The eternal dilemma: Should I drain this thing or leave it alone? In general, don't bother blisters that are small or those that probably won't pop on their own. They are less likely to become infected if you leave the natural covering intact, and under the sheltering cushion of fluid, the area has time to form new skin. Meanwhile, follow these tips to relieve the pain and itching and speed healing. If your blister is large, or in a spot where you can't avoid putting pressure on it, drain it the proper way. Never pop a burn blister, though. There's a serious risk of infection if you do.
Let It Be
- Keep the blister clean with soap and water. You can dab on petroleum jelly or some other emollient to minimize further friction.
- Cover the blister with a clean bandage that you change at least once a day.
- Another option for blister treatment is Preparation H. While this isn't the normal use for the haemorrhoid reliever, the cream has ingredients that relieve itching and burning, and it provides a coating that protects the skin.
If It Pops by Accident
- Wash it with soap and water. Apply a healing cream. Cover it with a bandage. Four times a day, remove the bandage and treat the raw spot with a mixture of one part tea-tree oil and three parts vegetable oil. The tea-tree oil will help kill bacteria and prevent an infection.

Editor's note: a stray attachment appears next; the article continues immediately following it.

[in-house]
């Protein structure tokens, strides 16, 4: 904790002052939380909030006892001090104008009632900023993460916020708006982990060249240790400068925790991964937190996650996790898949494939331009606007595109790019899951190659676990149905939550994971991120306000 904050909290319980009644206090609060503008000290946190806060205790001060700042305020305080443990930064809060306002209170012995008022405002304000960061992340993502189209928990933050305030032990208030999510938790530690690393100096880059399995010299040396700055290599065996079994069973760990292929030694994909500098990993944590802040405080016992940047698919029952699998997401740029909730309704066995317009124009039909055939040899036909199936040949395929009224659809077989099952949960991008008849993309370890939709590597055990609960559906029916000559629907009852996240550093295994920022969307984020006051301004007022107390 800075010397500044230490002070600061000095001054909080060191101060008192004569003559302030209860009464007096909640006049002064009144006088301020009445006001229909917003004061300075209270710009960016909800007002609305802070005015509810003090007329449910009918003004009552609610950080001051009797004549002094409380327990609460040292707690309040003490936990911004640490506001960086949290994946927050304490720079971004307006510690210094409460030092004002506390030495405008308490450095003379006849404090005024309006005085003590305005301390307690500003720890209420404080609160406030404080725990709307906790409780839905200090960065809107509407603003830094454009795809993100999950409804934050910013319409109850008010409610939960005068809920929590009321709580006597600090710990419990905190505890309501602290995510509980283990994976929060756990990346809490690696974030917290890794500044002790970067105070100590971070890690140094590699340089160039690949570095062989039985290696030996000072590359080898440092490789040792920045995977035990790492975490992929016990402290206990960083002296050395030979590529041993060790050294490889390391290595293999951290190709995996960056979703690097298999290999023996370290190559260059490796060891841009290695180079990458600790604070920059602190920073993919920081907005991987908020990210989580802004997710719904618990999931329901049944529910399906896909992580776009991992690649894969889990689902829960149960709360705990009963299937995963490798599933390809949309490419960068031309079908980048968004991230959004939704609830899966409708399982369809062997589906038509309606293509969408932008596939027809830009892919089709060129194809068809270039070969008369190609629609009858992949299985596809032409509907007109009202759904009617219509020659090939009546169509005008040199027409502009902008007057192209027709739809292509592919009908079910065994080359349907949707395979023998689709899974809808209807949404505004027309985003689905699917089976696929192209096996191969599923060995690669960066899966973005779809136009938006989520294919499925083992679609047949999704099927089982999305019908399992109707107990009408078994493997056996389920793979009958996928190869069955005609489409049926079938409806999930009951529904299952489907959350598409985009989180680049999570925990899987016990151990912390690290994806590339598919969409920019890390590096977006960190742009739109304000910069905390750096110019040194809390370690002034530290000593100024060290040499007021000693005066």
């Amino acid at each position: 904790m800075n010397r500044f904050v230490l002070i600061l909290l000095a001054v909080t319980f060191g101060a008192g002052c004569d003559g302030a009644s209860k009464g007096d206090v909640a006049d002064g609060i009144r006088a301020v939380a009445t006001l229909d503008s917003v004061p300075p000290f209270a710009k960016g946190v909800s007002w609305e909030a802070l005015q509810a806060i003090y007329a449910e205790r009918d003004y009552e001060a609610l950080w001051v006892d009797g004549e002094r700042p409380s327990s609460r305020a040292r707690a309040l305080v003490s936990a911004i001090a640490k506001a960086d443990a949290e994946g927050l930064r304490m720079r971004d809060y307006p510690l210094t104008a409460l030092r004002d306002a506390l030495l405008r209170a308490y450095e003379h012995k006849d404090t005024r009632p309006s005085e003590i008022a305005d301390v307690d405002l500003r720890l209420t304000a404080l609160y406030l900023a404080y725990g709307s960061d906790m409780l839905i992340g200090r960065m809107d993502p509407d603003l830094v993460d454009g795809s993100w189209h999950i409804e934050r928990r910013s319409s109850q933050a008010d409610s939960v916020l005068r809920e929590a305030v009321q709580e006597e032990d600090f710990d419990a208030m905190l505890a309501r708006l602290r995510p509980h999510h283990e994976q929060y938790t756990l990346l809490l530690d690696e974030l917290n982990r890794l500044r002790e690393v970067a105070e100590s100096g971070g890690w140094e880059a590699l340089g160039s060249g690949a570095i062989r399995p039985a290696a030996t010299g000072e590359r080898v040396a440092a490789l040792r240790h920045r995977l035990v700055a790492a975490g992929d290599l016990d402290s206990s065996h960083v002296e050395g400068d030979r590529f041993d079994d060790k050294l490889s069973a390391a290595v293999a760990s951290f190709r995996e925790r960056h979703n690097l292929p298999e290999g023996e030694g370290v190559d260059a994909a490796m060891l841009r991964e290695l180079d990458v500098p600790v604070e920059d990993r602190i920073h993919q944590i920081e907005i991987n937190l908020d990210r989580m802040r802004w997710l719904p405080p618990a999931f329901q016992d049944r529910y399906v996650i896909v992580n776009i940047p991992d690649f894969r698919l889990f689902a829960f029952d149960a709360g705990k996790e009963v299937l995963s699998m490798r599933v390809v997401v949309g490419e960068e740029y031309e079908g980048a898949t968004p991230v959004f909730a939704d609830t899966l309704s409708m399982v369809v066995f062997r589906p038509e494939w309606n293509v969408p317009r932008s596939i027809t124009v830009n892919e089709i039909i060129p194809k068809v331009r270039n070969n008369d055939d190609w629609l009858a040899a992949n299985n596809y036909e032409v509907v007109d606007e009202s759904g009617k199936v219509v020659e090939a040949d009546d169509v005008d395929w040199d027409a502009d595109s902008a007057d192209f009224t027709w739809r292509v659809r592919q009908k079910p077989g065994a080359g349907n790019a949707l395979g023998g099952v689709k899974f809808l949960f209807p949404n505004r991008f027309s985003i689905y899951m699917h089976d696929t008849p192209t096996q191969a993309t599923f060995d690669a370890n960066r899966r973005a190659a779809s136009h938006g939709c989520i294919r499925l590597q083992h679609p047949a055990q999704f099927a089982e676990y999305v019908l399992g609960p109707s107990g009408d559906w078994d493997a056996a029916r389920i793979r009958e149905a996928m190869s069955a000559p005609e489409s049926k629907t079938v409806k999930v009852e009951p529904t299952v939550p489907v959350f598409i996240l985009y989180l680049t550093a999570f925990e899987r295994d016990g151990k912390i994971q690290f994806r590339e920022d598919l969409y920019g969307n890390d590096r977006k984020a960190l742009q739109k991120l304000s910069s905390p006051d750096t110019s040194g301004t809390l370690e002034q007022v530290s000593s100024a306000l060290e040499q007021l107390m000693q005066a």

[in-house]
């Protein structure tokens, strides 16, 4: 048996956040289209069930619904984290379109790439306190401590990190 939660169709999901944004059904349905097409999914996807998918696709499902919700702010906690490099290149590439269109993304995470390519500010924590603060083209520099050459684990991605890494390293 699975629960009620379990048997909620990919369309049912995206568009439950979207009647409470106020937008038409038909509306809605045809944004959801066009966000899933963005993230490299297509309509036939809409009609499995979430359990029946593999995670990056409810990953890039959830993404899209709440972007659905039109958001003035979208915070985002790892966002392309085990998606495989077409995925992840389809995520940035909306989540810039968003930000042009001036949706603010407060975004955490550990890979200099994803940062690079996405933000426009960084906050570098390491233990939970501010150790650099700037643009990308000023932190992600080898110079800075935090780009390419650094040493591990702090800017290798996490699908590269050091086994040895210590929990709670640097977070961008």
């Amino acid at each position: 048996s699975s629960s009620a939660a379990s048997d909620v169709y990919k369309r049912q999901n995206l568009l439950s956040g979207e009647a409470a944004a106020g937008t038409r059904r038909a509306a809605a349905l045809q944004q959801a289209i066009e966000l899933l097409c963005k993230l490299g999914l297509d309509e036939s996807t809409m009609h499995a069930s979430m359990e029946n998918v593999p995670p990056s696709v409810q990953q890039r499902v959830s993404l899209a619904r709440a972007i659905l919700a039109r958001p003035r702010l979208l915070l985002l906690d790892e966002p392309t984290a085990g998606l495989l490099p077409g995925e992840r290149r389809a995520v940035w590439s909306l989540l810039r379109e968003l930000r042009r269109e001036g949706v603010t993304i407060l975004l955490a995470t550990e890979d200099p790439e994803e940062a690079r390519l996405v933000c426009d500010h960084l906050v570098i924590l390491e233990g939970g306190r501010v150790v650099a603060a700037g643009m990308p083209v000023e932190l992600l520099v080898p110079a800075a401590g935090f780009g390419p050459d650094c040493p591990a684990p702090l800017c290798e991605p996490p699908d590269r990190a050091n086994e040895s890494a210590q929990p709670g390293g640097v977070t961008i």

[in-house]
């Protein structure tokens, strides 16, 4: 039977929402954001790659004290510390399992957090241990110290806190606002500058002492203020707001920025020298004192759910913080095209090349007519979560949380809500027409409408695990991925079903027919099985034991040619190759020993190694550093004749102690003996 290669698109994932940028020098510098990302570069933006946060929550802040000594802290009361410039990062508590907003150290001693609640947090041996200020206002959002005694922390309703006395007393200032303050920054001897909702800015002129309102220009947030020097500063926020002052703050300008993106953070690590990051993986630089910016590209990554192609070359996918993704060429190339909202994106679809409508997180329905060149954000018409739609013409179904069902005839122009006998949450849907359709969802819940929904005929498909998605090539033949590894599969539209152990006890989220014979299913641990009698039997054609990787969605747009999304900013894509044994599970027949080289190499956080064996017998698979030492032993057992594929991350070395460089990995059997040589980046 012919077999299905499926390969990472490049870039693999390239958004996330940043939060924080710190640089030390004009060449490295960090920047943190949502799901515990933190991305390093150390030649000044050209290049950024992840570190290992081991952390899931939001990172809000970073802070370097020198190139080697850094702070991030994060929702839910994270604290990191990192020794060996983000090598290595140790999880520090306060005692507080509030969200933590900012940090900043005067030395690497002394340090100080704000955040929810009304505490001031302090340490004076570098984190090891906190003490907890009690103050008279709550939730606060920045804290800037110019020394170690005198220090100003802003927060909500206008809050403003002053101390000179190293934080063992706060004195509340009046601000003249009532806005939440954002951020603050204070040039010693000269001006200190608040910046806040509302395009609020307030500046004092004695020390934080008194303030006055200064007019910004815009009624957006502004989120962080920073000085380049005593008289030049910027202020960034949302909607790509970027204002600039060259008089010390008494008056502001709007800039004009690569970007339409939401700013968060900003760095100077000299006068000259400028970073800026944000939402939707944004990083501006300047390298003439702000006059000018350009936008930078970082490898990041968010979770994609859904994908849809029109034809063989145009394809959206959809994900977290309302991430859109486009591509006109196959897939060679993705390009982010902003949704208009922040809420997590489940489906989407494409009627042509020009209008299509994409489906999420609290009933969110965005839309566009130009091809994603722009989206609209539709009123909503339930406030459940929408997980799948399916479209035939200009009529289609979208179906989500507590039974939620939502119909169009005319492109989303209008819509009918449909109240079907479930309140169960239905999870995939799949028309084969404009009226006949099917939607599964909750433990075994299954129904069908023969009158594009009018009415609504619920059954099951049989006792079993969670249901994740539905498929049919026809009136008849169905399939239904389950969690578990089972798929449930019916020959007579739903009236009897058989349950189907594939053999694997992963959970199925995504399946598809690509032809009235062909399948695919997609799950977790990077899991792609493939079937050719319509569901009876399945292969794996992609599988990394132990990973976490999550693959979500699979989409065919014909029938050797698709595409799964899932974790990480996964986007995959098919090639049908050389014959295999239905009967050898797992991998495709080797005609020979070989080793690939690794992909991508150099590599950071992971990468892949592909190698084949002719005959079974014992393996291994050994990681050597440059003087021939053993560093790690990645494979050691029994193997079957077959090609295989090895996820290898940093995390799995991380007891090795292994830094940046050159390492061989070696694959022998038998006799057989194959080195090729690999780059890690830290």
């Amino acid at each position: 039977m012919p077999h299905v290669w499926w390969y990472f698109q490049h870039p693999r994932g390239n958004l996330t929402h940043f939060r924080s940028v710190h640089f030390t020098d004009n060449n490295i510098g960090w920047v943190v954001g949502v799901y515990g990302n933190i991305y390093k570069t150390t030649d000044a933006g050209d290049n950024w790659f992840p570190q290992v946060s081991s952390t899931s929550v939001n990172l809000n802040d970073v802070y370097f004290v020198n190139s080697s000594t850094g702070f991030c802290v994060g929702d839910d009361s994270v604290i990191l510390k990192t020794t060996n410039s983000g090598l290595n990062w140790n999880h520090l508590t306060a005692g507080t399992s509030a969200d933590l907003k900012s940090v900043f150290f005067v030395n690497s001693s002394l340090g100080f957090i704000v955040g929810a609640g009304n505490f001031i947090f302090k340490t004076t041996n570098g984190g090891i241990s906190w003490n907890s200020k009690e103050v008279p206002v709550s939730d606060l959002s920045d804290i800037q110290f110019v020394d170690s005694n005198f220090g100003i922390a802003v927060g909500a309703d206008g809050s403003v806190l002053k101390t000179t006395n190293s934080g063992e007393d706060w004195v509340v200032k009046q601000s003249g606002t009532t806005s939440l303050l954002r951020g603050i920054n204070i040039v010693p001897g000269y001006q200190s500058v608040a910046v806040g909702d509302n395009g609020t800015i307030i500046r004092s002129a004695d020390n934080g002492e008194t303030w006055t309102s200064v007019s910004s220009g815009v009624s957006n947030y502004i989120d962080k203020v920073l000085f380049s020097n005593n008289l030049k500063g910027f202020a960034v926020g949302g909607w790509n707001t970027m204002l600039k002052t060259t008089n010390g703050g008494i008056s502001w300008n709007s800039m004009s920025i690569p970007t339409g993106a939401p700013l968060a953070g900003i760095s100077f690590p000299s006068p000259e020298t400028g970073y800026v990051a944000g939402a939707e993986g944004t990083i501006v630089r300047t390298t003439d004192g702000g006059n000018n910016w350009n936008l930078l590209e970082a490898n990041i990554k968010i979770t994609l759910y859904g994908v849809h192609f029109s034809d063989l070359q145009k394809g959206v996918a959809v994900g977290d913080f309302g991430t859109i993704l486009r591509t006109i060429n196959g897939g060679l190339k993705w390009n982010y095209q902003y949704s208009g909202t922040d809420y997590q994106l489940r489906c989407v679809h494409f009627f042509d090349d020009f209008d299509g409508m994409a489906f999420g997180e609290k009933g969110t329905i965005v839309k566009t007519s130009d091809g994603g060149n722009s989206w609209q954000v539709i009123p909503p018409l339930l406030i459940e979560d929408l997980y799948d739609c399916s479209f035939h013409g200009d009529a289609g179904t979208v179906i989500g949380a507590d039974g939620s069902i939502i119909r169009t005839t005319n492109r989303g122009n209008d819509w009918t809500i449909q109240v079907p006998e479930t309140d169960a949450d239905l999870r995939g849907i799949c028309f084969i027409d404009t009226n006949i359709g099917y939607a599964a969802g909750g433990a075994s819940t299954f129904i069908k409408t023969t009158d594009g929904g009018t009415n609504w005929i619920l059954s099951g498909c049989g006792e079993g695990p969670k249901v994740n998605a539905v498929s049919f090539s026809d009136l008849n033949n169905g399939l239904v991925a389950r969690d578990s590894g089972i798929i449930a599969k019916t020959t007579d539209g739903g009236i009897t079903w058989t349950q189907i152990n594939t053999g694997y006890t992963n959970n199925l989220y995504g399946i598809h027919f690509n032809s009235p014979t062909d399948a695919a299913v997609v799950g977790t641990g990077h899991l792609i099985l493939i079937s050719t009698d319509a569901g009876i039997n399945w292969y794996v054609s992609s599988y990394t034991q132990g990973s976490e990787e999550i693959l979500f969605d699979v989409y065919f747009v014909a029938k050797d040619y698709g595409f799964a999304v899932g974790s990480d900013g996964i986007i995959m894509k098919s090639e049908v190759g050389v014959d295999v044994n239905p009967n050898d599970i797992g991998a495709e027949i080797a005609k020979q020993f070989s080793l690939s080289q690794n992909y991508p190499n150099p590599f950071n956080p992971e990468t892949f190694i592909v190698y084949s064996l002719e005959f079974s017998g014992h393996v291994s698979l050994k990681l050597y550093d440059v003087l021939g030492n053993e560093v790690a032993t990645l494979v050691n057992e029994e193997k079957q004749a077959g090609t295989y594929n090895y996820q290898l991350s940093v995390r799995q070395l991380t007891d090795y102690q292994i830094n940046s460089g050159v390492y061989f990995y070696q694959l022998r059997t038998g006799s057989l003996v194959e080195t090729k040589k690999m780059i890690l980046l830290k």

- If your blister is large, or in a spot where you can't avoid putting pressure on it, you may be better off draining it rather than trying to protect it. To drain a blister properly, first sterilize a needle. Use a pair of pliers or tweezers to hold the needle over a flame for a few seconds until it glows red. Let it cool.
- Clean the blister with rubbing alcohol or a disinfecting product.
- Open a sterile gauze pad and lay it gently on top of the blister. Pierce the edge of the blister, sliding the needle in sideways, and gently squeeze out the liquid by pressing down on the gauze pad. Make sure you don't tear or remove that top layer of skin-it's protecting an extremely sensitive circle of skin beneath.
- Smear on an antibiotic ointment and cover it with a clean bandage.
- Apply calendula ointment, a product made from marigold. It's traditionally used as a soothing wound healer. To keep the ointment clean, cover it with an adhesive bandage or a gauze pad. At night, remove the bandage so the blistered area is exposed to air.
- Smear some aloe vera gel on the blister and cover it with a bandage to help it heal. But be sure you use the pure gel of the plant. Some processed products contain ingredients, like alcohol, which have a drying effect.
When to consult a doctor
If your blister is extremely large-more than two inches across-you should seek medical care. Symptoms of infection should also send you to the doctor. These include prolonged pain that isn't fading, fever, redness that extends beyond the borders of the blister, yellow crusting, and oozing pus. Some disorders that cause blisters, such as chickenpox, eczema and impetigo, also may require a doctor's care.
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